Todd Herremans had played RG and RT this year, but now is headed somewhere else…IR. He suffered a torn bicep injury against the Cardinals. Herremans sprained his ankle in the Texans game and had to come out. With one good arm and one good leg, he was no longer effective.
One of the reasons the Eagles need to put him on IR is that Evan Mathis is set to return from his limited IR stint. The team has to open up a roster spot for him. According to this report from Jeff McLane, Matt Tobin will shift over from LG to RG. Tobin has been filling in for Mathis and will now slide over to replace Herremans.
The OL will now be:
LT Jason Peters
LG Evan Mathis
OC Jason Kelce
RG Matt Tobin
RT Lane Johnson
The backups will be:
C David Molk
C/G Julian Vandervelde
T/G Andrew Gardner
G/T Dennis Kelly
Herremans will have surgery to fix his bicep injury so he can be 100 percent for the offseason. He struggled for part of 2013, but I thought he played pretty well this year. I’m sure the Eagles would like some youth up front, but I would think Herremans comes back next year. He fits the system well and seems like a Chip Kelly type of guy.
Tobin has been okay so far this year. I thought he played pretty well against the Cardinals. I haven’t finished watching him in the Texans game. It looked like Gardner did a good job of run blocking against Houston.
Tobin will be a key evaluation at the end of the year. The Eagles have liked what they’ve seen of him in camps and practices, but they need to know if he is a potential starter in the future or more of a career backup type. There is no question that the Eagles could use another young body up front. The question is how much of a priority this is. If Tobin plays fairly well and Mathis looks like his usual self, the Eagles can afford to be selective. If Tobin is inconsistent and Mathis struggles at all, the Eagles might have to focus on OL help.
Gardner could be thought of as a good backup OG for next year. Allen Barbre will return from IR as the top backup OT. Neither guy is young, though, and that has to be factored in.
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The Eagles signed S Chris Prosinski to fill DeMeco Ryans roster spot. He is 6-1, 201 and was a 4th round pick of the Jags back in 2011. Prosinski can help on STs or add depth to the defense.
Here is something I wrote on Prosinski when he was drafted.
Later in the 4th round Jacksonville took Wyoming Safety Chris Prosinski. This is another Gene Smith pick. The Jags desperately needed Safety help. They passed on some big name guys to take the player that they were high on. Prosinski has a solid resume, but I do wonder if he’s the guy you want coming in to challenge for a starting spot. He has 5 career INTs and they came against Colorado State, Air Force, SDSU, and North Dakota State. That’s hardly murderer’s row in terms of passing attacks. Prosinski is a good run defender. He is a downhill player that likes to sit back in the Cover 2 and then attack his targets. He is generally a wrap-up tackler. Tackling has been an issues for Jags Safeties in recent years so I can see where they were attracted to Prosinski for that reason. Prosinski had a very good workout at his Pro Day and showed big time athleticism. I can’t say that he looked like a great athlete on game tape, but he’s definitely athletic enough for the NFL. Prosinski is another guy I’m real curious about. Is he good enough to start in the NFL? I do think he can be a very good STs player.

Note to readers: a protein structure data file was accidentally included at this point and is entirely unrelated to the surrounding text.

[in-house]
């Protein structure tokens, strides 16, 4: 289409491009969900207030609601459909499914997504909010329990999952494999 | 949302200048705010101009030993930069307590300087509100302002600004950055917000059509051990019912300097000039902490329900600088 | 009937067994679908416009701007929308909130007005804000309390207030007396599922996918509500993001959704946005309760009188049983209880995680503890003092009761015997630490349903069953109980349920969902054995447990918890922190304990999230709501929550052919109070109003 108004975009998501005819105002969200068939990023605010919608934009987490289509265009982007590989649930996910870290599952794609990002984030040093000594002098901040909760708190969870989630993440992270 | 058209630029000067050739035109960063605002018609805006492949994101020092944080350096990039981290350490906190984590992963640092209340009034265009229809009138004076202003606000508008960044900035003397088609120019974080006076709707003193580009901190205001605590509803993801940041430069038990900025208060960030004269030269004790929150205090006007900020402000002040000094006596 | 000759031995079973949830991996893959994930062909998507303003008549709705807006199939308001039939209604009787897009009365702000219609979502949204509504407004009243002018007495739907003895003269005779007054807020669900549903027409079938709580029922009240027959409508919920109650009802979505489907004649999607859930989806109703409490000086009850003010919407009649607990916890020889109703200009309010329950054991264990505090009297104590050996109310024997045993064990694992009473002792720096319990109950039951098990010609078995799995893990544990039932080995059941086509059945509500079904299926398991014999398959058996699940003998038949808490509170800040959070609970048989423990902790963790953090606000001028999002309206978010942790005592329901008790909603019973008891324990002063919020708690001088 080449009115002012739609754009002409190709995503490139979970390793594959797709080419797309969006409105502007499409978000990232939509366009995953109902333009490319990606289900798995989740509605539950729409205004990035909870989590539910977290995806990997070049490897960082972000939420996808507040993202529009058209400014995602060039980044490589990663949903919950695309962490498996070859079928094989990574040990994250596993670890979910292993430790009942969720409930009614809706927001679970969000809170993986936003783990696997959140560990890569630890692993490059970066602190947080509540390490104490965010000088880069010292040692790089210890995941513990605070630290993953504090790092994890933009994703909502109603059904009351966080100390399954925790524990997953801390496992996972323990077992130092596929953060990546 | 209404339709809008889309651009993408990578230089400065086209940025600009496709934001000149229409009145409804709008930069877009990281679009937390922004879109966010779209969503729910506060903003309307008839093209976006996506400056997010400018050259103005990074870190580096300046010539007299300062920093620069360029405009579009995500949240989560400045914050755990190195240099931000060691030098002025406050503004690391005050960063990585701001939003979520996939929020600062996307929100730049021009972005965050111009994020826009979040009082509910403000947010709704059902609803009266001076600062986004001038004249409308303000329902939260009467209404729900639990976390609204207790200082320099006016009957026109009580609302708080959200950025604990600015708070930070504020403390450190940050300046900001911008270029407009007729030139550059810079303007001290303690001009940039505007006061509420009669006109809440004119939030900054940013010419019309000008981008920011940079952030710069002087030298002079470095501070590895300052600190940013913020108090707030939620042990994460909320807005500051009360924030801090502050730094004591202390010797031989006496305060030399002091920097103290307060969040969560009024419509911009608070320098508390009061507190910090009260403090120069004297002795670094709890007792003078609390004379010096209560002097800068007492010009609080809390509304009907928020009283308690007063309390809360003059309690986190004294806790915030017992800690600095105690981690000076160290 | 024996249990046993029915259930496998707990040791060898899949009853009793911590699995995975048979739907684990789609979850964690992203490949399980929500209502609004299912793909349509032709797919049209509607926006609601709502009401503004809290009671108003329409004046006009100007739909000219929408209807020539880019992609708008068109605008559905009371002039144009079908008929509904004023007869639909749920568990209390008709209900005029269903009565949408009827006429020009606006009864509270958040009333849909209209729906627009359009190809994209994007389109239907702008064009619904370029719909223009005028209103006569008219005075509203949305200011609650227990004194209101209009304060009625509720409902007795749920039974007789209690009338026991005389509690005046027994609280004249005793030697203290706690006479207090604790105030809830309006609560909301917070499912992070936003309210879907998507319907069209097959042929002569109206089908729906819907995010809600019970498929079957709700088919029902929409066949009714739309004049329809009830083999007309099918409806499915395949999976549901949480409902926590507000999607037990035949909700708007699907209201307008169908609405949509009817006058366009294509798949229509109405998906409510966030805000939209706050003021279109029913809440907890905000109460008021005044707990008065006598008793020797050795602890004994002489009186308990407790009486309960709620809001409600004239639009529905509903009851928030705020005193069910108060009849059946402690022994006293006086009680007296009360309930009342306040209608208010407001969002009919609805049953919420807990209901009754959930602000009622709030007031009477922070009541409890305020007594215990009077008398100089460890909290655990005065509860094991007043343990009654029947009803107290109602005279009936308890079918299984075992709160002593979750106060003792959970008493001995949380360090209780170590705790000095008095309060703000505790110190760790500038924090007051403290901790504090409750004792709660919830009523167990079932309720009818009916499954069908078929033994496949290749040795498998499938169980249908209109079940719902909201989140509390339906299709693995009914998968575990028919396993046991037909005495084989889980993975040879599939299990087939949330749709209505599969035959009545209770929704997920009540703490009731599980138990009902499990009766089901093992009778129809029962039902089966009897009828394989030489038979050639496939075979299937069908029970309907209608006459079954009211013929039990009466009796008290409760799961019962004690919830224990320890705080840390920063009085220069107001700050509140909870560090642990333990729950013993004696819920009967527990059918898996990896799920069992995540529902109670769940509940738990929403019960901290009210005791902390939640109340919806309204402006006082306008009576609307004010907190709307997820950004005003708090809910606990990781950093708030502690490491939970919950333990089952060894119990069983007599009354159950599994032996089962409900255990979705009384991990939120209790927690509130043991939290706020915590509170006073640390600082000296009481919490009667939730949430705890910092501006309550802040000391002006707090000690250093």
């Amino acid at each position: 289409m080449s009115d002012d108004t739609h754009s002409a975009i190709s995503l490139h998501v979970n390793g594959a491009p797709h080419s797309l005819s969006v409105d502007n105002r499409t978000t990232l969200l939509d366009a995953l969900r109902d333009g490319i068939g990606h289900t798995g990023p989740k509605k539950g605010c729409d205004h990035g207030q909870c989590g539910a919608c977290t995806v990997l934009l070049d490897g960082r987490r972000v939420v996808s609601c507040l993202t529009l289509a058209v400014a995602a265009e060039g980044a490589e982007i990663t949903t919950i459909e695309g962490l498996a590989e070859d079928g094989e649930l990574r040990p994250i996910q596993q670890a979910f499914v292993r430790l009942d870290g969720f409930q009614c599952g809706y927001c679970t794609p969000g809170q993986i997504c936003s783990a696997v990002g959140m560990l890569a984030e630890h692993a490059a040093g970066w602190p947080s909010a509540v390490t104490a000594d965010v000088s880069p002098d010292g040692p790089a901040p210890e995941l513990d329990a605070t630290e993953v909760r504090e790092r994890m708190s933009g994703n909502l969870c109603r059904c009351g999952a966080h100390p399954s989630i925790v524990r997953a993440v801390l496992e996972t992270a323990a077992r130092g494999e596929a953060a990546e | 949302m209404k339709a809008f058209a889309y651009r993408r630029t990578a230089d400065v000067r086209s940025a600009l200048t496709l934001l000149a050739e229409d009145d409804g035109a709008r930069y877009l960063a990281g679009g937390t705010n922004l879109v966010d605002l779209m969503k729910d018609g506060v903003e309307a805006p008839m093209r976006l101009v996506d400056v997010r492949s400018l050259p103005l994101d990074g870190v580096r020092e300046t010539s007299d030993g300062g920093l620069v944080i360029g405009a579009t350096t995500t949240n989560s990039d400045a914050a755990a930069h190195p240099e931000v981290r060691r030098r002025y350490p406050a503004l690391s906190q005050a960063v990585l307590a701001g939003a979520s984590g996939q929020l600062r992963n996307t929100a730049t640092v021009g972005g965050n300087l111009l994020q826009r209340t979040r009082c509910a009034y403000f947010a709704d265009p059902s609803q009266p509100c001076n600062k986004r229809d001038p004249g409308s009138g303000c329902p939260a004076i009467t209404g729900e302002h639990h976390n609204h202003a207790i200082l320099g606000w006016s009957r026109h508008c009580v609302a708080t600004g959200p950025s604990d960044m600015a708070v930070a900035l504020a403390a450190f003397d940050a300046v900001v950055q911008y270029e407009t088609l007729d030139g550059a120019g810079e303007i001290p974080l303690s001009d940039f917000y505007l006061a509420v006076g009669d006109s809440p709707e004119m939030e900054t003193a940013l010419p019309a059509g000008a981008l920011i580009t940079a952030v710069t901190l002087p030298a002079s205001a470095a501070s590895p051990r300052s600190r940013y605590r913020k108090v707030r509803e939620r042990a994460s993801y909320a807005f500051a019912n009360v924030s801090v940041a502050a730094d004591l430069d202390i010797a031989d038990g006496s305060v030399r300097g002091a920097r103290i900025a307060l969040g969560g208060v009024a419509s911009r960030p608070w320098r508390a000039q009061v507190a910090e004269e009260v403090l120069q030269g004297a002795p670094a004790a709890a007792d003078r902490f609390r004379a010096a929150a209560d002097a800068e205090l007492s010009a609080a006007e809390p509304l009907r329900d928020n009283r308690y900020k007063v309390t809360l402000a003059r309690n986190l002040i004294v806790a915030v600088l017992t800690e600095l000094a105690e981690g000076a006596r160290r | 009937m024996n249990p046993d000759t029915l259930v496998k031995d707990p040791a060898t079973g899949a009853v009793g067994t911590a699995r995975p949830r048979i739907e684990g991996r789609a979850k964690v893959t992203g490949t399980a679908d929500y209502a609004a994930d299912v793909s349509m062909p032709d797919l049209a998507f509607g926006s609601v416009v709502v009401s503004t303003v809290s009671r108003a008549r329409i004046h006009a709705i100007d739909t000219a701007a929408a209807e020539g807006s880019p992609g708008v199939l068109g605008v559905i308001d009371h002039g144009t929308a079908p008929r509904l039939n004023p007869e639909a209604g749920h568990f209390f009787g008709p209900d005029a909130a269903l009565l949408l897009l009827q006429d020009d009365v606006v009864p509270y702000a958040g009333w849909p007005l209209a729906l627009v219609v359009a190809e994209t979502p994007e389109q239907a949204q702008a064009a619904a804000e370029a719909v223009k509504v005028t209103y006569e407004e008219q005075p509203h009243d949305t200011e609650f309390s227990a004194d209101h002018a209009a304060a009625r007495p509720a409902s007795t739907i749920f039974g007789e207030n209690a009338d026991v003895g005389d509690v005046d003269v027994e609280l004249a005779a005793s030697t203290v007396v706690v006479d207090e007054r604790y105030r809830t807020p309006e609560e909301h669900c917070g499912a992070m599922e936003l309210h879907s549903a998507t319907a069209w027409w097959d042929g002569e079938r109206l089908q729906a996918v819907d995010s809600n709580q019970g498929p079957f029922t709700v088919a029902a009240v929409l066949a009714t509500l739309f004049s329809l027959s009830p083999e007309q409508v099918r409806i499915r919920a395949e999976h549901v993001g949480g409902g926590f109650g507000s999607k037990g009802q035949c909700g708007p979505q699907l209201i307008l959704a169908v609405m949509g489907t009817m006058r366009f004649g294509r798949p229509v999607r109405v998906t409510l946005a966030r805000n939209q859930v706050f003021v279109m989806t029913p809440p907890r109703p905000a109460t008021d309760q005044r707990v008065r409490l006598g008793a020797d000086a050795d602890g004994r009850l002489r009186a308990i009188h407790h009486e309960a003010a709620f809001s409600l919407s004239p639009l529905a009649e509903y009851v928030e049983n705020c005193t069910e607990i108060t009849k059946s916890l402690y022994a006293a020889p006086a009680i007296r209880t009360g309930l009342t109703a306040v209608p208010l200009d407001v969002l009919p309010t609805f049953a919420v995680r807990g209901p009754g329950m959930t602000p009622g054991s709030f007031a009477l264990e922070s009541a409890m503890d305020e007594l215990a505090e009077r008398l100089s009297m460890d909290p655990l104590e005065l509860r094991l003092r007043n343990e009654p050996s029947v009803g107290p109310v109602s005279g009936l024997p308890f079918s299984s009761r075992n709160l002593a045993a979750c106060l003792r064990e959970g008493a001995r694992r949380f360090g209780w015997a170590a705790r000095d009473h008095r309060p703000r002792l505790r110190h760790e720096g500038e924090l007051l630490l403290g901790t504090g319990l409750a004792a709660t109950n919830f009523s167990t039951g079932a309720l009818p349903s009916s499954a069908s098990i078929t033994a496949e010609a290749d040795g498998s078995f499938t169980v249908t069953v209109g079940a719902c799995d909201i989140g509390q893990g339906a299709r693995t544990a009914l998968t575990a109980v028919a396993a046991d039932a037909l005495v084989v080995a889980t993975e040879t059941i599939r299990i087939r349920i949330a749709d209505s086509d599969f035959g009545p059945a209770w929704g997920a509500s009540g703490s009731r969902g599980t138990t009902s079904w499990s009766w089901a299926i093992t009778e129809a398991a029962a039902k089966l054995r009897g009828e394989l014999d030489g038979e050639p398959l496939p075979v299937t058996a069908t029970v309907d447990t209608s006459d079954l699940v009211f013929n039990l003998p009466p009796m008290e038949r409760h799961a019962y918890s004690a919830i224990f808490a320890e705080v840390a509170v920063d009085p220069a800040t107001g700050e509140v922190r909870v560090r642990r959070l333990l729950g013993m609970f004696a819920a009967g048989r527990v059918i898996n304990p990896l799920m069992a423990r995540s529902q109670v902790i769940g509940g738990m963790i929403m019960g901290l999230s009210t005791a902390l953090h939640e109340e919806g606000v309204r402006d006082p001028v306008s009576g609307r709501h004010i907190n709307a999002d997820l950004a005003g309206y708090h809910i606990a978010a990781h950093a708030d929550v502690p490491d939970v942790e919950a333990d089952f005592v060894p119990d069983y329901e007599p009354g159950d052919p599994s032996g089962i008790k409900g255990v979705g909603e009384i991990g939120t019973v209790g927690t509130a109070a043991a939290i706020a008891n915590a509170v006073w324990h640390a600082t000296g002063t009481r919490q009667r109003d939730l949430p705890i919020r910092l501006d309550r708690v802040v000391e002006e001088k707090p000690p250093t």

Nate Allen is dealing with a hamstring injury. Earl Wolff has dealt with nagging injuries all year. Chris Maragos, despite what Chip Kelly says at his PCs, is a STer and not someone you want playing a lot on defense. Prosinski does at least have some starting experience (8 games). The Eagles recently worked him out. Either they like Prosinski or felt he was simply the best available S.
Safety is a weak position around the NFL. Finding and developing good players is a major challenge.
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So what about Ed Reynolds? The Eagles obviously feel he isn’t ready to contribute. Don’t get too down on him. Safety is a position where players can be ruined if they aren’t ready to play. Reynolds missed time in the spring because of Stanford’s delayed graduation schedule. If the Eagles aren’t completely comfortable with him, let the kid develop on the practice squad so he can be ready for next year.
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Miami nabbed S Jordan Kovacs off the Eagles practice squad. The Eagles signed RB Kenjon Barner to take his spot. They’ve looked at Barner a couple of times this year.
Posted: November 4th, 2014 | Author: Tommy Lawlor | Filed under: Philadelphia Eagles | 137 Comments »
Every team in the division has now played at least 8 games.
We figured the division would be the Eagles and 3 mediocre teams. Dallas has greatly exceeded expectations, but has lost 2 games in a row, including an ugly loss to the Skins. The Giants started off 3-2, but are now heading to rock bottom. They have lost 3 in a row and are getting blown out. The Skins have some real talent, but aren’t a good “team”.